Keeping things simple is one of the most important things a person can do in life, at work, with friends, when making plans, and (shocker, I bet you didn’t think I was going to go here) in writing. You’re probably thinking that I’m stating the obvious, that keeping things simple is intuitive, that your nine-year-old child could have told me that. You might be right.
But I bet you still fail miserably at keeping it simple.
Today’s world is complicated: your iPhone links to your Apple account which links to your MacBook which has your calendar on it which sends notifications to your iPad to let you know that it’s time to go for a run and track your heartrate on your Apple watch. You have a crush on Cindy, but Cindy used to date Tom and Tom is your best friend ever since he punched Rick because Rick was trying to make out with your ex-girlfriend Jessica while the two of you were still dating. You’re gluten intolerant but also a vegan and are allergic to honey and broccoli so you have to live exclusively on carrots.
You get it.
Pop culture is amazingly complex, too. I dare you to explain to me everything that is happening on Game of Thrones right now (show or books) in less than five sentences. I dare you. And don’t leave out any of the major families or locations – trust me, I’ll know if you do. Or what about The Blacklist? (Beware of spoilers!) Red knew Liz’s parents, but why was he at the fire? Who started the fire? Liz’s parents are both dead, and her mother was a spy, except now her mother isn’t dead? Maybe isn’t dead? Who is in the Cabal? Red took down the Cabal so he could… get a seat at the table in the Cabal? Is this a dream within a dream? Holy shit, are we in Limbo?
All of this craziness in life tends to bleed into our work. The other day I found myself plotting out a story that involved a triple cross, two double agents, and a protagonist who had planned all of the plot twists from the very beginning. A friend asked me what the story was about and honestly I had no idea what to tell him.
So here we are, at the main point, brought to you after a long and unnecessarily complicated blog post: You have to be able to describe the main conflict of your story in one sentence, in a simple way.
If you can’t do this, your story is probably too complicated.
And here’s the reason why (other than the fact that you’re going to need that sentence to effectively pitch your story): those two insanely complicated stories above actually can be described in one sentence (I tricked you there – sorry).
Game of Thrones: As an ancient darkness gathers, several powerful families vie for power over the Seven Kingdoms sixteen years after a rebellion that unseated the ruling dynasty.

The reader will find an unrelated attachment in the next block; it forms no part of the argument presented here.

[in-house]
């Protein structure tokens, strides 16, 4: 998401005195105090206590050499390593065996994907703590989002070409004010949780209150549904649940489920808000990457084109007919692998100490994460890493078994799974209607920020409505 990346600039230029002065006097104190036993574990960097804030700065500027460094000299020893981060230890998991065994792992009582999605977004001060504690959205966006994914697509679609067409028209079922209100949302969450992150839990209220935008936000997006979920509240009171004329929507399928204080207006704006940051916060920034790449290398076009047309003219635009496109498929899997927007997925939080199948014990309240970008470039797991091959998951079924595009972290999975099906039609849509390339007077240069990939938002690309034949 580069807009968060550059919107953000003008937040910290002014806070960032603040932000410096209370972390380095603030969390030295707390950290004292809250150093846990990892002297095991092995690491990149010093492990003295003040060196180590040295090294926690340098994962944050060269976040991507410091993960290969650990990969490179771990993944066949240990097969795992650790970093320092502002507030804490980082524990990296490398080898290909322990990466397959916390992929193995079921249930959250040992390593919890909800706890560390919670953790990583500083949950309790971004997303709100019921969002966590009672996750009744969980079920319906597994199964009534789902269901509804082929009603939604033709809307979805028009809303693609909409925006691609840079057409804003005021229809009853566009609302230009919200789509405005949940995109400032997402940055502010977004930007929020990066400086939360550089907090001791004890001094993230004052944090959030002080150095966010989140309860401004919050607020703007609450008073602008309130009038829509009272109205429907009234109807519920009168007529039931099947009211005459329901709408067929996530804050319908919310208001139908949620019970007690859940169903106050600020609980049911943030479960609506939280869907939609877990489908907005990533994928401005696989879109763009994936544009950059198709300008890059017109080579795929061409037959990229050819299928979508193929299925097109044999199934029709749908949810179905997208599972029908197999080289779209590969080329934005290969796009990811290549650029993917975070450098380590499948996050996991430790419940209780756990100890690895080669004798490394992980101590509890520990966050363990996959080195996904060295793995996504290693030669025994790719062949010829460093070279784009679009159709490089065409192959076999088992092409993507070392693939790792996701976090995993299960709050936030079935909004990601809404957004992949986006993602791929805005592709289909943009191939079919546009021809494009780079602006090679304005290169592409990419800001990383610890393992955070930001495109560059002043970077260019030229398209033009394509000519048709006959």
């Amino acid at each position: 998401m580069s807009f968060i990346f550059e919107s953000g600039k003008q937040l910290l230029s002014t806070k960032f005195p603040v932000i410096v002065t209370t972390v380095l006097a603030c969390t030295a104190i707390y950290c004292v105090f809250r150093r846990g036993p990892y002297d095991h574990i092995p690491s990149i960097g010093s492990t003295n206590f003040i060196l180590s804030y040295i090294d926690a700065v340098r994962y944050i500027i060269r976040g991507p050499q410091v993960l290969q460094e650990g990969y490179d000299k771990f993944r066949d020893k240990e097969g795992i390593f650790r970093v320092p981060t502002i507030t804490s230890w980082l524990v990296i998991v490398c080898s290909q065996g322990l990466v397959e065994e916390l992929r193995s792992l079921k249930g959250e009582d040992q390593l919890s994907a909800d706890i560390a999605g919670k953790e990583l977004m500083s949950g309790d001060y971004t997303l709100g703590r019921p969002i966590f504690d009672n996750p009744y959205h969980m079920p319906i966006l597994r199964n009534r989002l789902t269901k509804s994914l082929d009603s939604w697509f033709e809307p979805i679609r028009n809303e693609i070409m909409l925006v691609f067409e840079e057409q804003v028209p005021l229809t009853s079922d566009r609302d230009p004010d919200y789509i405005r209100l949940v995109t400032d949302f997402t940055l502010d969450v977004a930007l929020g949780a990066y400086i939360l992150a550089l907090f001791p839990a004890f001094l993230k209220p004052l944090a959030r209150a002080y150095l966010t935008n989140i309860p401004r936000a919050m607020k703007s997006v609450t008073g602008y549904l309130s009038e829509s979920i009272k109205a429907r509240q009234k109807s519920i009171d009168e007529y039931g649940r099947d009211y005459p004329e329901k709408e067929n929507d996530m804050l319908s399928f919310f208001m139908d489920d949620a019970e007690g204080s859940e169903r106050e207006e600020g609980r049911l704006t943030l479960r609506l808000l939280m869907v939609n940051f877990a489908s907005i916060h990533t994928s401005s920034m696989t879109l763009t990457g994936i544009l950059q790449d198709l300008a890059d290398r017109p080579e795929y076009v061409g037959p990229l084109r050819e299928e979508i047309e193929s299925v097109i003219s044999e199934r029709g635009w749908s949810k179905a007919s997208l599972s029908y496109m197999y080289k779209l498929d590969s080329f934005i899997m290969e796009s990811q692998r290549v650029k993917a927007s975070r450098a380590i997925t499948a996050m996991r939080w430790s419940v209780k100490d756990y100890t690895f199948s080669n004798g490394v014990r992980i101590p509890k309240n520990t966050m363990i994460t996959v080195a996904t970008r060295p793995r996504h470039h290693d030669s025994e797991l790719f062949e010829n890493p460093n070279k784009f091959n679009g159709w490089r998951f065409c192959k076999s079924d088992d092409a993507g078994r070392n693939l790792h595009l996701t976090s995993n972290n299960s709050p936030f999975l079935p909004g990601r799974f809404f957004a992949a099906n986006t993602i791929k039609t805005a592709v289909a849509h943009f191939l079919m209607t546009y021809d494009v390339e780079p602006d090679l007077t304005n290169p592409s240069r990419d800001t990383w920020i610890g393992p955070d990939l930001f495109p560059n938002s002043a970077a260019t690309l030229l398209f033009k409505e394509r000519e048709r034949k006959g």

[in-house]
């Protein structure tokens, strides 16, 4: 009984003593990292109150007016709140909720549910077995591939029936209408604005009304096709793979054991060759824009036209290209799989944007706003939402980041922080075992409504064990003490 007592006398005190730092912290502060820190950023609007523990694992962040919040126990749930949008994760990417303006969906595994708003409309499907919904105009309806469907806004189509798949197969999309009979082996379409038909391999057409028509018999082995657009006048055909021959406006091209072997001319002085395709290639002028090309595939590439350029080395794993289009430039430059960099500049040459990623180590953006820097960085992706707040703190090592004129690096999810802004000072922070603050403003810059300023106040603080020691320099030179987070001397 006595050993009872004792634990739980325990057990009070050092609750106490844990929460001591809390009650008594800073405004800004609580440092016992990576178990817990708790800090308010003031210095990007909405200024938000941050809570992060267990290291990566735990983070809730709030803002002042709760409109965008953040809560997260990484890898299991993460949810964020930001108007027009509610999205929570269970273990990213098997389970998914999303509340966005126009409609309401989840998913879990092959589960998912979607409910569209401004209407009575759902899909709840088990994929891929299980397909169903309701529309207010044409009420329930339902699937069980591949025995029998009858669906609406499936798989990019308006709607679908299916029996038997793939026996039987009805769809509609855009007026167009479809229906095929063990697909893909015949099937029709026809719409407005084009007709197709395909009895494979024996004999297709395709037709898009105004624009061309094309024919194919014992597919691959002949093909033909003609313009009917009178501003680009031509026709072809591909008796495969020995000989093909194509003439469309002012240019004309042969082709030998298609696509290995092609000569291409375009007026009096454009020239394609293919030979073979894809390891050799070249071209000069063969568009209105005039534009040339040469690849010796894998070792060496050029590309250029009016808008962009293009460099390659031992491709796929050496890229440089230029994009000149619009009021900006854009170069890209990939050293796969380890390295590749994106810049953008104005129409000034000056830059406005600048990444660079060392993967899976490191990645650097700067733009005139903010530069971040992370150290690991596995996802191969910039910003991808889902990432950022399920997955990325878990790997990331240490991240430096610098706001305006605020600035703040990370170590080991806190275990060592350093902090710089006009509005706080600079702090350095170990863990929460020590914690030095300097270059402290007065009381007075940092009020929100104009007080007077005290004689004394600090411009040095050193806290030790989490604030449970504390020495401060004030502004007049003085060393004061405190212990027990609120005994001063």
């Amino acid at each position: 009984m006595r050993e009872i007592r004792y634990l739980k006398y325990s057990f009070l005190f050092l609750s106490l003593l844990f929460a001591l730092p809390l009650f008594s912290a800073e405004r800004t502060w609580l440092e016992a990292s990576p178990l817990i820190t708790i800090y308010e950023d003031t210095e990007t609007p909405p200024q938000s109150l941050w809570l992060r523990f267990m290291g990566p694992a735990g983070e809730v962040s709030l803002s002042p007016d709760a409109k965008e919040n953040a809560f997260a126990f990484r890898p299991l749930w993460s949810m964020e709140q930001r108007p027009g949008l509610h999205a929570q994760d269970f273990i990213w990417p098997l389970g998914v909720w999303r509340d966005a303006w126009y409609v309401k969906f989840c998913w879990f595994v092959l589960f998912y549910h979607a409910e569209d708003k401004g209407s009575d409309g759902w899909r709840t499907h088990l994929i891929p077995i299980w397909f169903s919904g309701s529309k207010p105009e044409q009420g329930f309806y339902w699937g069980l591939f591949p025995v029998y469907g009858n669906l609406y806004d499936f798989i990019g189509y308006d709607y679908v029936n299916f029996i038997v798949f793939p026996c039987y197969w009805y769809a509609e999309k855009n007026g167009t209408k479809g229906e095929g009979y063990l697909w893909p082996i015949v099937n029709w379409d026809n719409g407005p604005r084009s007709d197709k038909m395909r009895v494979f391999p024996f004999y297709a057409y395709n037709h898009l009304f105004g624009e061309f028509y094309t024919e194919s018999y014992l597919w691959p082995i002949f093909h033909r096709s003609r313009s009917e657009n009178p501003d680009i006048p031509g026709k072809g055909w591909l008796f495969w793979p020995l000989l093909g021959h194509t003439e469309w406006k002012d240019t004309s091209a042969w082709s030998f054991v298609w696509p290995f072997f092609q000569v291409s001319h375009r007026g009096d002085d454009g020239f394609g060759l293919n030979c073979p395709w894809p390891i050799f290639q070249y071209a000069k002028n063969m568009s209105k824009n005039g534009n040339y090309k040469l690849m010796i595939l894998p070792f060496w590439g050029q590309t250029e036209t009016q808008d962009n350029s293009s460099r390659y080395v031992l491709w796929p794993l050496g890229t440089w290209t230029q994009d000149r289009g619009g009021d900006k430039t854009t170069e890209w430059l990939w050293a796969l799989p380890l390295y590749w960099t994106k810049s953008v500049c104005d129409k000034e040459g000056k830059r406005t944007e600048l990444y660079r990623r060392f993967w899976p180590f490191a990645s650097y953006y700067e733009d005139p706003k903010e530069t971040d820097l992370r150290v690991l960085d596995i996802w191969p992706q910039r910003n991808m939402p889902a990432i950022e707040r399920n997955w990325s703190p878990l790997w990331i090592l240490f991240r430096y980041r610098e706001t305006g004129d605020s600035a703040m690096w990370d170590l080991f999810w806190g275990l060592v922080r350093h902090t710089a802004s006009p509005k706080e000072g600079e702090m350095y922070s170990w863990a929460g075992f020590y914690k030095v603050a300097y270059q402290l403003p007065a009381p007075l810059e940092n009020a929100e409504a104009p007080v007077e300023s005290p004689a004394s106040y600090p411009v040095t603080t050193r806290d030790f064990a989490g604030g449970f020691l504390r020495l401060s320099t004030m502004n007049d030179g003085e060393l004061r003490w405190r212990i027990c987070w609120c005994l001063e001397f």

The Blacklist: The FBI’s most wanted fugitive turns himself in to the authorities and agrees to help them on one condition – he will only speak with Special Agent Elizabeth Keen, whom he may know from his past.
If you need more than one sentence to describe your book, you’ve probably bitten off more than you can chew. If you need to say something along the lines of, “When Neil Jacobs’ family is murdered by his best friend he sets out to avenge them, all while keeping up the guise he adopted as his twin brother who committed suicide last year, except his ex-wife comes back to haunt him and discovers the truth at the same time, all while the race to stop a deadly disease from wiping out humanity threatens the very fabric of the world and society as we know it in the aftermath of a World War that decimated half of humanity”, then take a step back, cut something out or turn your two ideas into two different books, and try again. You have a-thousand-and-one amazingly cool ideas, but you absolutely cannot fit them all into a single story.
And, as evidenced by Game of Thrones, a story can and will increase in complexity with every word you write – that’s just its nature.
Just because you start simple doesn’t mean you won’t end with a deep and complex novel, it just means that you’re more likely to actually get there.
P.S. This applies to other areas of writing as well. Keep your writing routine simple: sit down in a space you like and write. Don’t overdo it with rituals, or think that if it isn’t 4pm on a Thursday with only three clouds in the sky you can’t possible put any words on the page. Keep your motivations simple: you write because you love it and you have a story you want to tell. Etc. etc. blah-blah-blah you get it.
What do you think? Do you boil down your story ideas into one sentence to make sure you fully grasp your premise? How do you keep it simple?